There are initiatives to protect DNS, for example DNS over TLS or DNS over HTTPS. Given that the ISP can find out the domains the user visit by other means (Host header in plain HTTP, SNI in TLS handshake with HTTPS) I don't understand the threat DNS over TLS/HTTPS is adressing.


2 Answers 2


The main point of DNS over TLS/HTTPS today is likely to bypass DNS based blocking of sites which are considered harmful, which might include Google, Youtube, Facebook ... depending on where you are. DNS based blocking is easy and cheap since most users use the DNS server provided by the ISP which can simply return a different response for blocked domains. Even if the user explicitly configures a different public DNS server the ISP can create a cheap packet filter rule so that any traffic to port 53 (DNS) gets transparently handled by the ISP's DNS server, even if the user tried to use a different one. While there is in theory DNSSec to allow authorized DNS answers it is not used for a large part of the domains which also means that clients usually don't enforce it.

If the user instead uses DNS over TLS or HTTPS then the simple redirect of port 53 will no longer work since the ISP does not have the matching certificates for these TLS connections. While the ISP could simply block any traffic on port 853 (DNS over TLS) in the hope that the client falls back to normal DNS, blocking DNS over HTTPS can not be done without serious side effects since it uses the same port (443) and maybe even the same destination (content delivery networks) as normal HTTPS web traffic.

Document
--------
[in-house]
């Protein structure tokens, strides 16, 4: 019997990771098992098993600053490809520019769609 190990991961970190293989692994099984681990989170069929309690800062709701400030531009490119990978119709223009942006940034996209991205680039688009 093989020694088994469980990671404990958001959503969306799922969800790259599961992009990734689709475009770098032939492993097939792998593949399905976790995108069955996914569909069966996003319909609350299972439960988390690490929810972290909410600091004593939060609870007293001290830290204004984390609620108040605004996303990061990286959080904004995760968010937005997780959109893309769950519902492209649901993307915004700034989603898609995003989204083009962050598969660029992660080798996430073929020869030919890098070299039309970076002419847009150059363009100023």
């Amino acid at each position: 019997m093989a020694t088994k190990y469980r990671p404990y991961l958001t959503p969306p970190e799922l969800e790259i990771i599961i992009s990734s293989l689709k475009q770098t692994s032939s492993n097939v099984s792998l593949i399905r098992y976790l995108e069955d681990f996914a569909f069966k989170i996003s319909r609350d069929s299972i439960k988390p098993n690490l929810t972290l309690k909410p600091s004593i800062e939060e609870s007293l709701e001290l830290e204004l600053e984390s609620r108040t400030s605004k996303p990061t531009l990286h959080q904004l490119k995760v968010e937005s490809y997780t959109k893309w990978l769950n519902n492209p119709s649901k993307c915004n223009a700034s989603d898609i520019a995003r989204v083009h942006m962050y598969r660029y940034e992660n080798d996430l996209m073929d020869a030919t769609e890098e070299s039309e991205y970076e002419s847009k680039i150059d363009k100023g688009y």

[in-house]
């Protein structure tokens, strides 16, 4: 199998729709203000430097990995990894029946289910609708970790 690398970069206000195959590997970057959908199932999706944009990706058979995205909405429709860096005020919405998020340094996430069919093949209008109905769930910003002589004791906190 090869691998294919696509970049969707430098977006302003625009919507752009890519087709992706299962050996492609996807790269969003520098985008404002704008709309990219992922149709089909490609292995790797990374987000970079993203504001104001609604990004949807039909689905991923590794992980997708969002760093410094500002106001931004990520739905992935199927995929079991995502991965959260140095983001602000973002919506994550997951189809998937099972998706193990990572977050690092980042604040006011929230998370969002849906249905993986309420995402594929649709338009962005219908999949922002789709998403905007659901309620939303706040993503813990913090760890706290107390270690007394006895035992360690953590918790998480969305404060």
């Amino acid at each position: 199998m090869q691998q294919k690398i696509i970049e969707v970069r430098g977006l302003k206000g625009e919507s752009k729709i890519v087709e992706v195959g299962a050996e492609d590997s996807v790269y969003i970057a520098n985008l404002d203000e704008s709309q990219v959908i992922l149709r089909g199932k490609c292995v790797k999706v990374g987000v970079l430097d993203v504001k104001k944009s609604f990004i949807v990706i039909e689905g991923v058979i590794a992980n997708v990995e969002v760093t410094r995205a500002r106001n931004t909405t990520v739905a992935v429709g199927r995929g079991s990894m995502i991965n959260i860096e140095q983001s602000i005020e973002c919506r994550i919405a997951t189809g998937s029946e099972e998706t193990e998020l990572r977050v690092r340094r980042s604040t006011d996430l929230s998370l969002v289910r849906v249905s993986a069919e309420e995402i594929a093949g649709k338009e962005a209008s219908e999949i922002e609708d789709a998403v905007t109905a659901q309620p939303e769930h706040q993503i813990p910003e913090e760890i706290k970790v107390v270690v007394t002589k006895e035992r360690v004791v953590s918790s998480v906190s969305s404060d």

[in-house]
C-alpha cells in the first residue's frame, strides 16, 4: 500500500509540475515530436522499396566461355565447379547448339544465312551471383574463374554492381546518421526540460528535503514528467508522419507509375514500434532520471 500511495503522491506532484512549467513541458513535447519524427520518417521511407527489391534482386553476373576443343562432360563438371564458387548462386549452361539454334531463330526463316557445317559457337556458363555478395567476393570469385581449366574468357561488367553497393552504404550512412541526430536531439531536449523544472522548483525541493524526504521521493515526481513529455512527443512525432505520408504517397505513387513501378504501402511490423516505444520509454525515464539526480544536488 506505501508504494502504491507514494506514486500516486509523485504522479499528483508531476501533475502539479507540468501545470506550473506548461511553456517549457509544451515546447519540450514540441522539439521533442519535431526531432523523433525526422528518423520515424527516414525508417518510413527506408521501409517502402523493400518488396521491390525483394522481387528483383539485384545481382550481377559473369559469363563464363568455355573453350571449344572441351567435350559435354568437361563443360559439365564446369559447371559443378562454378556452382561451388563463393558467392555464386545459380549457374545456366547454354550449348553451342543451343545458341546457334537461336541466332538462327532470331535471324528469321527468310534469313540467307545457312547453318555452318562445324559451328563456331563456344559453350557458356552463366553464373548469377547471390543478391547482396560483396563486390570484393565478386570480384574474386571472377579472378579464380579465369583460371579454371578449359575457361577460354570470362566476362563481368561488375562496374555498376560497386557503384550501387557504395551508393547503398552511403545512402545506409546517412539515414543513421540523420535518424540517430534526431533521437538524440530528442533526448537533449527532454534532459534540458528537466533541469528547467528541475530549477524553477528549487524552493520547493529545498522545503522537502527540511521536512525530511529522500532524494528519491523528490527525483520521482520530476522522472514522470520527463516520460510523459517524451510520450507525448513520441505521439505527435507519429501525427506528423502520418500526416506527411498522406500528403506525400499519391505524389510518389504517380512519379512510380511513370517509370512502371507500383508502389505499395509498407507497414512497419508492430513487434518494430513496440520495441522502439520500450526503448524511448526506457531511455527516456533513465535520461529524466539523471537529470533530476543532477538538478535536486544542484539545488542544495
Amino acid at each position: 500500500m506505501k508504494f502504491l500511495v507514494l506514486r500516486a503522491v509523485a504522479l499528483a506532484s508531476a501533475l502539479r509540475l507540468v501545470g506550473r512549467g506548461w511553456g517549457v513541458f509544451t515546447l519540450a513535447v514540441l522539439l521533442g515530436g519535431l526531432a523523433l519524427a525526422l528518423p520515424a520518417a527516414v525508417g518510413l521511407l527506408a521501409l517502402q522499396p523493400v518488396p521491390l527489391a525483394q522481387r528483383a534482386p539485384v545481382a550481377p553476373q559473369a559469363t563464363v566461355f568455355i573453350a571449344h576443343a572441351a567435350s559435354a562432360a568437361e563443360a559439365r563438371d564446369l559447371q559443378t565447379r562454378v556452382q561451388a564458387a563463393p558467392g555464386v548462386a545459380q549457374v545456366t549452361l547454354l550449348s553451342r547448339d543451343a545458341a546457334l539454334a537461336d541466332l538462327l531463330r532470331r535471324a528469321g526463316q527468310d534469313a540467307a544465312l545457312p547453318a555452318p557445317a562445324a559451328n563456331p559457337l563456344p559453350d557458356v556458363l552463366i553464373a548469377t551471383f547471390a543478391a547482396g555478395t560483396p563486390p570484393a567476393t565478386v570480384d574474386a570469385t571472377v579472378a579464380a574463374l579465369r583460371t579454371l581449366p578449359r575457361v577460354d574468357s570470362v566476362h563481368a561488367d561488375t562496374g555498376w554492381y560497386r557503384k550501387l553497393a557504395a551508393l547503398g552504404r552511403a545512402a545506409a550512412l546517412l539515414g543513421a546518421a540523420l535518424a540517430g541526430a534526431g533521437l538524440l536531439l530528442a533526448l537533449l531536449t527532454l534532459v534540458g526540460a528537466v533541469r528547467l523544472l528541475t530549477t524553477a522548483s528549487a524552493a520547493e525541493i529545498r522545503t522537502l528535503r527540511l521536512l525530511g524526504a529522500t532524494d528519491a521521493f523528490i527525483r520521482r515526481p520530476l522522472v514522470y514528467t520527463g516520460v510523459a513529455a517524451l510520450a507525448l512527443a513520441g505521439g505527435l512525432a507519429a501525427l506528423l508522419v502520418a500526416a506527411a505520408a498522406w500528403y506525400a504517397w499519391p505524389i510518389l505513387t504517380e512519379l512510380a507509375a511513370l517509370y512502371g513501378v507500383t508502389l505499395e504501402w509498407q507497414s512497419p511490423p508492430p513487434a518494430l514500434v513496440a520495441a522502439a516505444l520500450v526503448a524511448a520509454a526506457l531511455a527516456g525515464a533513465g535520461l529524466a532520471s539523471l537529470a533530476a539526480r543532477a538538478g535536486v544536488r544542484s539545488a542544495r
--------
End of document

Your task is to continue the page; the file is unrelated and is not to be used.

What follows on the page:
This means that in order to block sites the ISP has to rely on DPI (deep packet inspection) to extract the destination from the Host header (plain HTTP) or SNI in the TLS handshake (HTTPS) and then block the traffic. This is way more expensive than a simple layer 4 (port based) redirect and also impacts the performance of the traffic. This makes it more likely that the ISP lobby will oppose the blocking, especially if the ISP's has to come up with all the additional costs themselves.

Additionally the proposed encrypted SNI means that even DPI will not reliably help to find out the visited site and thus blocking a site based on the domain name will not reliably work.


To be honest, your privacy at ISP level is at risk if you directly connect to the site without using proxies (TOR or VPN, for examples, are all proxies but with different secure privacy level) and every proxy should use secure DNS too.

What are threats implied using secure DNS?
The answer is: the same which affect web browsing in TLS/SSL or any other under layered service.
The threats reside in the traffic encrypted related to the service used (in fact, you should decrypt and verify traffic before accepting it in inbound and outbound connections), but principally in which way the encryption get established and maintained during all the transmit session in secure level:
TLS/SSL should prevent traffic injection once the authentication and encryption process is verified and executed, that's the most useful feature the secure layer offers in the end.

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